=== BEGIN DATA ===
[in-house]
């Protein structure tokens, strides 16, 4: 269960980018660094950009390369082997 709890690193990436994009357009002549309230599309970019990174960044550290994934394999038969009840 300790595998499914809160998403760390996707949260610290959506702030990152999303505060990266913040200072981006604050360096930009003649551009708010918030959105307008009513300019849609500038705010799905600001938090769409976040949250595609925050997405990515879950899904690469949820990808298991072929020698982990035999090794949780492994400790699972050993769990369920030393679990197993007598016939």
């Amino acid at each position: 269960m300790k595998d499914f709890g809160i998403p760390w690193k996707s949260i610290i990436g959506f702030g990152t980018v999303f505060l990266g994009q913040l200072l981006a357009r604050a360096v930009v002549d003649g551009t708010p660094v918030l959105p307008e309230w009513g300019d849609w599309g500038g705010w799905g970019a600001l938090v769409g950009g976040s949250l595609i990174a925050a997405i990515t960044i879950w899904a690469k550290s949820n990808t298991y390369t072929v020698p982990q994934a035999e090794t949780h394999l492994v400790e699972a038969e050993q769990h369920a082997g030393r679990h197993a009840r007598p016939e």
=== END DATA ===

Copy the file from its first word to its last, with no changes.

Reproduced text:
[in-house]
């Protein structure tokens, strides 16, 4: 269960980018660094950009390369082997 709890690193990436994009357009002549309230599309970019990174960044550290994934394999038969009840 300790595998499914809160998403760390996707949260610290959506702030990152999303505060990266913040200072981006604050360096930009003649551009708010918030959105307008009513300019849609500038705010799905600001938090769409976040949250595609925050997405990515879950899904690469949820990808298991072929020698982990035999090794949780492994400790699972050993769990369920030393679990197993007598016939």
């Amino acid at each position: 269960m300790k595998d499914f709890g809160i998403p760390w690193k996707s949260i610290i990436g959506f702030g990152t980018v999303f505060l990266g994009q913040l200072l981006a357009r604050a360096v930009v002549d003649g551009t708010p660094v918030l959105p307008e309230w009513g300019d849609w599309g500038g705010w799905g970019a600001l938090v769409g950009g976040s949250l595609i990174a925050a997405i990515t960044i879950w899904a690469k550290s949820n990808t298991y390369t072929v020698p982990q994934a035999e090794t949780h394999l492994v400790e699972a038969e050993q769990h369920a082997g030393r679990h197993a009840r007598p016939e």